He ends his discussion by again urging us to choose the humane and moral way to end the years of bitterness, experiment and cruelty: ‘… without recourse to negative stereotypes about the eternal character of the nation’, to open:

…[a] new chapter of humanely decent policy with regard to asylum seekers, more reflective of the many fine and generous impulses in our history of welcoming refugees.

For all his fears for the future of the enlightened society, in his final chapter ‘The University’, Manne places his hope for its survival in there always being:

a small number of students who will come to university not only or even primarily to earn a professional qualification … but to take part in the search for knowledge and understanding and to experience the life of the mind.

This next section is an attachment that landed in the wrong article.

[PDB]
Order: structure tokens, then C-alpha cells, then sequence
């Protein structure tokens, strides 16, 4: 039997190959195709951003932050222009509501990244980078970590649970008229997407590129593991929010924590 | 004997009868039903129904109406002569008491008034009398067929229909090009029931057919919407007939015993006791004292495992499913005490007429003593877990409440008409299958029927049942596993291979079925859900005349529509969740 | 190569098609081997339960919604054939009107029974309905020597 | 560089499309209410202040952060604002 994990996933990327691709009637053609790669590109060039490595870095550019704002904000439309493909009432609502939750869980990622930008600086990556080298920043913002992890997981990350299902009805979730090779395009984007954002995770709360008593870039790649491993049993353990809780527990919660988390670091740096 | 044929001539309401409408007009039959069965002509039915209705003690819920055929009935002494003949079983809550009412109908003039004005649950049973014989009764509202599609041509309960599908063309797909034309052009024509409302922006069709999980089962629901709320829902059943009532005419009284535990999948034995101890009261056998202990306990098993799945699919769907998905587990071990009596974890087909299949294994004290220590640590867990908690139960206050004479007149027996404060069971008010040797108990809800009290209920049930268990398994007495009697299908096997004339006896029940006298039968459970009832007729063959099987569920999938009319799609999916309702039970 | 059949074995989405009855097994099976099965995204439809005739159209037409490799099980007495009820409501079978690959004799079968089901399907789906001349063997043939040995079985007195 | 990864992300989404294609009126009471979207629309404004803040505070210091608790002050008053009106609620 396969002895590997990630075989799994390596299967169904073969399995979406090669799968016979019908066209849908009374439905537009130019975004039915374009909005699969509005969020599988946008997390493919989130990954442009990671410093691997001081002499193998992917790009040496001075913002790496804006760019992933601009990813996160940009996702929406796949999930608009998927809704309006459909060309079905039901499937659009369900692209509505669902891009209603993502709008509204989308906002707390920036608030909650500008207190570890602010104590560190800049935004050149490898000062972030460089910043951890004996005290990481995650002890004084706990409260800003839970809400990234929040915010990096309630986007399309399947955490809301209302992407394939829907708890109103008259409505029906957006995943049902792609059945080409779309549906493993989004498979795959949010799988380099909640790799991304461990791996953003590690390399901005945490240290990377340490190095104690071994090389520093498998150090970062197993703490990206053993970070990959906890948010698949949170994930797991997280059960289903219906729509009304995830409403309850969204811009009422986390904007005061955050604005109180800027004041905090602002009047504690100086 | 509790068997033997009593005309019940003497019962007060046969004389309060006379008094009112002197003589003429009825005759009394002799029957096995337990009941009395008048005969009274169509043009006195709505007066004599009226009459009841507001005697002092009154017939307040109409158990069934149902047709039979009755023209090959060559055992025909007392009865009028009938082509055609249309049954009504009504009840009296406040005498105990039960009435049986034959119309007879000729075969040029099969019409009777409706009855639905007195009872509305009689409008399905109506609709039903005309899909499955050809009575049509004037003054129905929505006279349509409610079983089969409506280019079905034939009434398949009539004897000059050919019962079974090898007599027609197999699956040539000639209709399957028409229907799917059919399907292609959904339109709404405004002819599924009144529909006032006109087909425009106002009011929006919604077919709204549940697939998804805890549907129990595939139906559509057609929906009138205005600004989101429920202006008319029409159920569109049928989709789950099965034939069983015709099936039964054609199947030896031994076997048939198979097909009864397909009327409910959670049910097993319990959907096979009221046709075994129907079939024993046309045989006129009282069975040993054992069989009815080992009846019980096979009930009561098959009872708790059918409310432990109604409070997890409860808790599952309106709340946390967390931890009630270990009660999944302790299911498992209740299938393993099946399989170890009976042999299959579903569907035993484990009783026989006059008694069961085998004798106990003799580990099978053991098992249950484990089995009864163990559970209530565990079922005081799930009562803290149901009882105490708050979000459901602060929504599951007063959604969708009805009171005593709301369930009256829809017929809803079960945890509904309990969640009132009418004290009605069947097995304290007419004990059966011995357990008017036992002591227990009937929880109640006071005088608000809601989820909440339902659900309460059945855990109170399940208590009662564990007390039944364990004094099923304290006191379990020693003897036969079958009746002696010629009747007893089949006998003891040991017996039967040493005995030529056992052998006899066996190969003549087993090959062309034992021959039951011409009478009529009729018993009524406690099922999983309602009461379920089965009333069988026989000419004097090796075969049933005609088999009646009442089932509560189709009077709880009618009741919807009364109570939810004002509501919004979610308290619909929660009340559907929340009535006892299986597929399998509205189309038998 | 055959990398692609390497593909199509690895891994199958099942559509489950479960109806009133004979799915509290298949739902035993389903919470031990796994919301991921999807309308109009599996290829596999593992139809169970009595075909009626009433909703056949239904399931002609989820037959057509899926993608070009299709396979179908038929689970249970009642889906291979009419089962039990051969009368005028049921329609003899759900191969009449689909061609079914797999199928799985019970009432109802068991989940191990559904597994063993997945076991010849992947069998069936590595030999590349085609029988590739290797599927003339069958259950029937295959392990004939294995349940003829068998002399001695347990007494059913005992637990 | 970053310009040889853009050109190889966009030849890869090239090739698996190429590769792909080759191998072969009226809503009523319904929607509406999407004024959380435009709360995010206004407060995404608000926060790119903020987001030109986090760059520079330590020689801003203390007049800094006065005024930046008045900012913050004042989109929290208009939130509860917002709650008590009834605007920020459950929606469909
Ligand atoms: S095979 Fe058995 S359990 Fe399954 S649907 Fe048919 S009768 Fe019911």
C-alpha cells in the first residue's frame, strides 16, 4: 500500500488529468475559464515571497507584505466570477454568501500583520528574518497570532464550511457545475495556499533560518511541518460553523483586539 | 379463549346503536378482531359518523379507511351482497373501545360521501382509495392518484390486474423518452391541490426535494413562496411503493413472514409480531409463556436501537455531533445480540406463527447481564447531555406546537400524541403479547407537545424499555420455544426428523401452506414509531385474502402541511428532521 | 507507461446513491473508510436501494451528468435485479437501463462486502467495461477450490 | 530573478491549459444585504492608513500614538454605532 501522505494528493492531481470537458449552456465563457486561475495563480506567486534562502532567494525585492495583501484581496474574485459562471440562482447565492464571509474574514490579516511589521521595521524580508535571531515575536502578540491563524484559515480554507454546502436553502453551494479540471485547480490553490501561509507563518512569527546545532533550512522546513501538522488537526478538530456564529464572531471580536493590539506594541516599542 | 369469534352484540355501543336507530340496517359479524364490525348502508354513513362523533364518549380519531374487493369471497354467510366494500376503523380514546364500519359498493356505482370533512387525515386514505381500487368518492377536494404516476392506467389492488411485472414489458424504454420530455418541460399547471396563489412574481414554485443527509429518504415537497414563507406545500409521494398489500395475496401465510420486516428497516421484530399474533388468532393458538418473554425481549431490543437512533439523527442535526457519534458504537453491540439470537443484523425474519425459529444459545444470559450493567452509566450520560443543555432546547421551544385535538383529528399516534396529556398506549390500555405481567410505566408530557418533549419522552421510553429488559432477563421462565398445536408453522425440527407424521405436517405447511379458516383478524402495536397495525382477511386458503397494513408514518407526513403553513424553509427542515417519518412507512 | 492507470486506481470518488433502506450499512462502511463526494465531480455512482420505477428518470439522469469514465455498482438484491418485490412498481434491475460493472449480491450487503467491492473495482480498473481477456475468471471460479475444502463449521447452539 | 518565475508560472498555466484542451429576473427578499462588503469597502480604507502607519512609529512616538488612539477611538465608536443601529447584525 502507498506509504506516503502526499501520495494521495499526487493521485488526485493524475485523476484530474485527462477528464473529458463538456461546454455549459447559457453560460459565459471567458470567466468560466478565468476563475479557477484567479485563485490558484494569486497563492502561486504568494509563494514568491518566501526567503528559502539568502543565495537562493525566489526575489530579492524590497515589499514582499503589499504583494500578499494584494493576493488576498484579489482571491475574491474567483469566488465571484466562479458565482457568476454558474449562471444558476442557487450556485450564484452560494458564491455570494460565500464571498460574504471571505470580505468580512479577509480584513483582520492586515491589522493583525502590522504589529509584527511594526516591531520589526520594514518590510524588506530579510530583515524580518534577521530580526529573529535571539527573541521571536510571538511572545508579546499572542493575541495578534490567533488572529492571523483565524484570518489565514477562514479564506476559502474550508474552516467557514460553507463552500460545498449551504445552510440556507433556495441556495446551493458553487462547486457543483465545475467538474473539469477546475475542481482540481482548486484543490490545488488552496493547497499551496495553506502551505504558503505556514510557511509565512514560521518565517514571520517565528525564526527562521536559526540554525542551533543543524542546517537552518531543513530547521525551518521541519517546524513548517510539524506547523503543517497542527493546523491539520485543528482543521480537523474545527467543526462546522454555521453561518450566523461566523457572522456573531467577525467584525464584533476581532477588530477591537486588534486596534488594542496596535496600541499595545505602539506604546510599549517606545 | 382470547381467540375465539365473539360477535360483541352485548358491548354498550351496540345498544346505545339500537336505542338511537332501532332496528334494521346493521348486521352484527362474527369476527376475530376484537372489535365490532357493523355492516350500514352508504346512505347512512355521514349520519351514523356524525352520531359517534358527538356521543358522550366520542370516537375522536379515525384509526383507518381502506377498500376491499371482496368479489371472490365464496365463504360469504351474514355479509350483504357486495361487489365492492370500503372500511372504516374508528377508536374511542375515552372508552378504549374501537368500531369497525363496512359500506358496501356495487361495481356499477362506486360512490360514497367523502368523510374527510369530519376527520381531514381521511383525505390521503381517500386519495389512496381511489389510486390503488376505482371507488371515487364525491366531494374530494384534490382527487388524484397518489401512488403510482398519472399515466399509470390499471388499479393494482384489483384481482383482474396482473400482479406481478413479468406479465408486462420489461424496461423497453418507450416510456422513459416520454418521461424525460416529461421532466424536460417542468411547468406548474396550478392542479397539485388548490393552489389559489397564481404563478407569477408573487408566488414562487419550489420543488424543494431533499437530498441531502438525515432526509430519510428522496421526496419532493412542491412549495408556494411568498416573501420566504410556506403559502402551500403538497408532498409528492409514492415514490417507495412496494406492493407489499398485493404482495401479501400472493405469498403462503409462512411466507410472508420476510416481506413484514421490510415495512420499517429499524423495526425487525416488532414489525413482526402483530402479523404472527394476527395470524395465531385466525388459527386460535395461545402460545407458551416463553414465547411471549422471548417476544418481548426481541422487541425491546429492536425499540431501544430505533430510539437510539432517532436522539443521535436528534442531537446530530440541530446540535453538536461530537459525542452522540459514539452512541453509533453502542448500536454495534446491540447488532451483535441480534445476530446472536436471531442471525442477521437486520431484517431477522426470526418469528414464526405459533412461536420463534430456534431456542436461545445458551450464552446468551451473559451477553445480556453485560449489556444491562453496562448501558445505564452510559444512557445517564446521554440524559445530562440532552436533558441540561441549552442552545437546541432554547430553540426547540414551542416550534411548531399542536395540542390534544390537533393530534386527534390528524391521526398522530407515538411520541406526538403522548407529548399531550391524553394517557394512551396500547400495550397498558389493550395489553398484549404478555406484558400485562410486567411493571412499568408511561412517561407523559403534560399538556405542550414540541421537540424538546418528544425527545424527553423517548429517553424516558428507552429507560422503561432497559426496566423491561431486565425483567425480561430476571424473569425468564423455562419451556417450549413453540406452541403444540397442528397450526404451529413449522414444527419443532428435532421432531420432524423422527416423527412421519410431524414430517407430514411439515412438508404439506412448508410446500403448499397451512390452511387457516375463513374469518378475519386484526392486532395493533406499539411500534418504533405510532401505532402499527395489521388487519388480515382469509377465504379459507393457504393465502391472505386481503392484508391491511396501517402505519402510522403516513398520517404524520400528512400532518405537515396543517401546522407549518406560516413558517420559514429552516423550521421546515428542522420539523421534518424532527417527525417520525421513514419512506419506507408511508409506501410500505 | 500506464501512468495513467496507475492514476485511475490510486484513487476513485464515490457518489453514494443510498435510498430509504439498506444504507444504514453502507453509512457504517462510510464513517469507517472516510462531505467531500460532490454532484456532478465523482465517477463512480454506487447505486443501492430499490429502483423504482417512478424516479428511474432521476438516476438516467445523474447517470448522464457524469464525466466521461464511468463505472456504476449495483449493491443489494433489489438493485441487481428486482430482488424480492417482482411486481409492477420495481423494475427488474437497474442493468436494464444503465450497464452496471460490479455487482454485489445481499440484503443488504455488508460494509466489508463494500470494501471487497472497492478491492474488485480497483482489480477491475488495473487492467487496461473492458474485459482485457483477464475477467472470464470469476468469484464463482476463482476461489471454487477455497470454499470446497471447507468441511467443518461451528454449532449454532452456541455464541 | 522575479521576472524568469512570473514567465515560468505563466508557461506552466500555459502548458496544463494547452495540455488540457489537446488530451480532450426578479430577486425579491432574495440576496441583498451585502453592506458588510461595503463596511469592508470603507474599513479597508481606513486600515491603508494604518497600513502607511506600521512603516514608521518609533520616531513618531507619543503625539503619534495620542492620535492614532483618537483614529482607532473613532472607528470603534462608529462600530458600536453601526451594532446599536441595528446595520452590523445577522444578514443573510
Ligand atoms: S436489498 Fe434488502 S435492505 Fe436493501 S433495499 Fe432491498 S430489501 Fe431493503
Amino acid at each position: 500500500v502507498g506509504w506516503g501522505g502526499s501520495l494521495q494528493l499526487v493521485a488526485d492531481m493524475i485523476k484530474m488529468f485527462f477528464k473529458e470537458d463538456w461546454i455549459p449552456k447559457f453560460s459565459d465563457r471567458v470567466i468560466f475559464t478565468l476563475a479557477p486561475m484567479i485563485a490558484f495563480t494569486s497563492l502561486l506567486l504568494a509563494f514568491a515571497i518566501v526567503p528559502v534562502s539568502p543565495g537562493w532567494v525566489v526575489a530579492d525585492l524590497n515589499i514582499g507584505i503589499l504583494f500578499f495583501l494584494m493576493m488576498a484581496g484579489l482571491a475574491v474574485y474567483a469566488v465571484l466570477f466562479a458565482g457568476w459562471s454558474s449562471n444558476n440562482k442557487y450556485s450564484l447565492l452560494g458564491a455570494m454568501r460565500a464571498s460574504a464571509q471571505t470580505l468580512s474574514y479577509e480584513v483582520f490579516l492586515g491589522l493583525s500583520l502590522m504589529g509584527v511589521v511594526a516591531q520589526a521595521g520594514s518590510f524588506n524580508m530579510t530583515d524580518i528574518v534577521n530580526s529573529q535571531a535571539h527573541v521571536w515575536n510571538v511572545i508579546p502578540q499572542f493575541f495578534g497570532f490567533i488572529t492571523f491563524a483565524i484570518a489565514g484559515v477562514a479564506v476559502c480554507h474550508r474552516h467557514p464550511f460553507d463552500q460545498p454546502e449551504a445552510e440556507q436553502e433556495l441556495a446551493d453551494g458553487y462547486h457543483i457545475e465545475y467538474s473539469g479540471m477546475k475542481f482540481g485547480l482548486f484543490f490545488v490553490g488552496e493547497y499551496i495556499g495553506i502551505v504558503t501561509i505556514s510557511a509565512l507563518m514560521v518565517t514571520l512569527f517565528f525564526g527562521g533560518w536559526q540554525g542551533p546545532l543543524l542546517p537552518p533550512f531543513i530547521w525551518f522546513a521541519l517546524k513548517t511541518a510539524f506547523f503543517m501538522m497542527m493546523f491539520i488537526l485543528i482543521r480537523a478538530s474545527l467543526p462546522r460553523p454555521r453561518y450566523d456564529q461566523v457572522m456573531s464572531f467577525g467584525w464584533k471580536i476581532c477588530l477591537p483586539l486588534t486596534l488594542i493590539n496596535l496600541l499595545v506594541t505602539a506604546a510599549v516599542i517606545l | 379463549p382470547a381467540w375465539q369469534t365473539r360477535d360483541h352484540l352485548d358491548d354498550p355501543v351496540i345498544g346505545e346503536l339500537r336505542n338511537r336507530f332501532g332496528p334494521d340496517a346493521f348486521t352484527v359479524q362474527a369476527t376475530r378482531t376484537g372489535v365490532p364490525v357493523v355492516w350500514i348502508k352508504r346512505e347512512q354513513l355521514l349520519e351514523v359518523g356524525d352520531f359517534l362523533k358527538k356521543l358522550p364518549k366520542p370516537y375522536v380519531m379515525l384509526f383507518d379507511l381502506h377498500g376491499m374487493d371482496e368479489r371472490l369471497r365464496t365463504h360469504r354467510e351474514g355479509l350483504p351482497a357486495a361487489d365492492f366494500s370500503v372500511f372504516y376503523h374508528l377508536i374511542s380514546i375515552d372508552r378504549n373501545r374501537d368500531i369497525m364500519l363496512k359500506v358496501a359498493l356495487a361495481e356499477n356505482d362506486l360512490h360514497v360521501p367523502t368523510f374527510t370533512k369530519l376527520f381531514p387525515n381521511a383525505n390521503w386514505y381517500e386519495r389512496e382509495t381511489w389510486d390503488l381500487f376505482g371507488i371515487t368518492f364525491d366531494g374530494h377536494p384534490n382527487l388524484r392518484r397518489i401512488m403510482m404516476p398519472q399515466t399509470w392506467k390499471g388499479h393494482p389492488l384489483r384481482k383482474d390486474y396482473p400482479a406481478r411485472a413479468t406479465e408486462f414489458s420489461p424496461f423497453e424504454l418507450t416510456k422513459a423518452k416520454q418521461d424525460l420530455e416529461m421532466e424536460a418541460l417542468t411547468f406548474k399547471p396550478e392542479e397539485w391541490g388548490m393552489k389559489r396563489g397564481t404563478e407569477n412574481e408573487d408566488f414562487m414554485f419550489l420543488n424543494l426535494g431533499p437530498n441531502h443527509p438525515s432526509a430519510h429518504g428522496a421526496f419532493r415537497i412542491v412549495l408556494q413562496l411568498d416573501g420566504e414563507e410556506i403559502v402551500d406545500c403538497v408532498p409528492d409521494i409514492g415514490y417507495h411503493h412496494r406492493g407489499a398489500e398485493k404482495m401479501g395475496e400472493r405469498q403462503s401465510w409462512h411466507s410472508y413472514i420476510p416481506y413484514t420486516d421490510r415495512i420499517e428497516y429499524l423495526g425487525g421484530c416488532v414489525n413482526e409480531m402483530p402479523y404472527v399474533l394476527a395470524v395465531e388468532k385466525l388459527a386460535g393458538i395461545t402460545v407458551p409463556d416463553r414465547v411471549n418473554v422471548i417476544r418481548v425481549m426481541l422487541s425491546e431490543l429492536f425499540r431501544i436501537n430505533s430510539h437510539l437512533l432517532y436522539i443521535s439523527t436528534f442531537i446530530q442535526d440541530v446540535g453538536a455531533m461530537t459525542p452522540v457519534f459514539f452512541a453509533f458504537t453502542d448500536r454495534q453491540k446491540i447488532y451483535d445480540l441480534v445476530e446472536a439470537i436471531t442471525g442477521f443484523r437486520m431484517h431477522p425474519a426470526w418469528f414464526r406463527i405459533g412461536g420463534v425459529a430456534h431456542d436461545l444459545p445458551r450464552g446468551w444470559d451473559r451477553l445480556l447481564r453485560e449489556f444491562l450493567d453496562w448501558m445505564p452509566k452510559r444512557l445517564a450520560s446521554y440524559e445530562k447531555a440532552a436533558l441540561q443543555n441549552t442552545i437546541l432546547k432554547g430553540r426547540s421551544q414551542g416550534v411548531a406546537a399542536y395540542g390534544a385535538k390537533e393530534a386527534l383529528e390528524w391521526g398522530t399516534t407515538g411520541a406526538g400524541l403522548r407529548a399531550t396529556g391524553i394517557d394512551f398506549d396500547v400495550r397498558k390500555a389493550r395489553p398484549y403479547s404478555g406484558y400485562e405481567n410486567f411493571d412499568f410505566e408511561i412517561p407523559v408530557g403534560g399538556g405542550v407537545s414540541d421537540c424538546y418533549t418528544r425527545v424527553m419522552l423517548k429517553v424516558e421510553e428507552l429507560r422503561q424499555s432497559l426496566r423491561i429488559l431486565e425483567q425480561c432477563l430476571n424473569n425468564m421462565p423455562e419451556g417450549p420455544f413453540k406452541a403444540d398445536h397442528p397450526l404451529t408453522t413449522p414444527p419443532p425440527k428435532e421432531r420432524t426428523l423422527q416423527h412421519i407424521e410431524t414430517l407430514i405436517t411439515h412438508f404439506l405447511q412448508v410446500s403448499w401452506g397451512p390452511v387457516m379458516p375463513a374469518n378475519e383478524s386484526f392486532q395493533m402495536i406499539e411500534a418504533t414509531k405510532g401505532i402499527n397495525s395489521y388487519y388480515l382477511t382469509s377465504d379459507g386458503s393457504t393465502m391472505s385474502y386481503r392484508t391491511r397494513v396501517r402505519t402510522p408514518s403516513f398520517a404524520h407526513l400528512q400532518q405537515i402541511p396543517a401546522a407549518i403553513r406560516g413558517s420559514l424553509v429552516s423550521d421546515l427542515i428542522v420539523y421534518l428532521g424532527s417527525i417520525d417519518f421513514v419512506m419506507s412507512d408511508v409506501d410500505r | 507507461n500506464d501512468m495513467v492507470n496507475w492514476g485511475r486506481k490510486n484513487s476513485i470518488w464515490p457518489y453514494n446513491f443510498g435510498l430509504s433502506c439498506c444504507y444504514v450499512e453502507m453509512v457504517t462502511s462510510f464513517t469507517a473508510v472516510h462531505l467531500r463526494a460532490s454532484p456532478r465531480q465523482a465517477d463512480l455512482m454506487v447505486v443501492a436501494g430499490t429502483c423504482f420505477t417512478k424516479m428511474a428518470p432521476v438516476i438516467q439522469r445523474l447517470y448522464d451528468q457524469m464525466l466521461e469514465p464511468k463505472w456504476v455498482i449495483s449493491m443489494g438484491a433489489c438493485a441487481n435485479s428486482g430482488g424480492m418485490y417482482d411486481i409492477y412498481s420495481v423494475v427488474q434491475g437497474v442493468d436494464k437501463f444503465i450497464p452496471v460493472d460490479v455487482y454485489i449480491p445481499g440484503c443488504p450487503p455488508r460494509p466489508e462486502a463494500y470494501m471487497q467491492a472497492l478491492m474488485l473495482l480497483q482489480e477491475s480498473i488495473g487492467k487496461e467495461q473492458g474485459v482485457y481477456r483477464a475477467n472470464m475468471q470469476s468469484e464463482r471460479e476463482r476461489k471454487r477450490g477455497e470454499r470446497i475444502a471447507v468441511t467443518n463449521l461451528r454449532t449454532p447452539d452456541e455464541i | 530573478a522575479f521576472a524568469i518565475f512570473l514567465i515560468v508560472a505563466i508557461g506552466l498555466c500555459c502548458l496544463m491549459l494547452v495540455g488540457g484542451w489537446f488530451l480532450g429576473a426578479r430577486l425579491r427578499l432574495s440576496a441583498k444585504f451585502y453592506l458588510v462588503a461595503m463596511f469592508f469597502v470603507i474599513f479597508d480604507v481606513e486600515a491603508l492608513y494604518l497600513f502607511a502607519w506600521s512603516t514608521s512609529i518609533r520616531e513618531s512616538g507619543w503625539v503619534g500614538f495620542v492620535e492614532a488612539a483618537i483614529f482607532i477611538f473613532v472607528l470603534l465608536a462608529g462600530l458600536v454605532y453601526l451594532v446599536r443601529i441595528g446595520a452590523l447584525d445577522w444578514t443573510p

Robert Manne On Borrowed Time Black Inc. 2018 PB 384pp $34.99

Suzanne Marks is a member of the Board of the Jessie Street National Women’s Library and the Sydney University Chancellor’s Committee. Her professional life has been in equity, human rights and conflict resolution.

You can buy On Borrowed Time from Abbey’s at a 10% discount by quoting the promotion code NEWTOWNREVIEW here.

To see if it is available from Newtown Library, click here.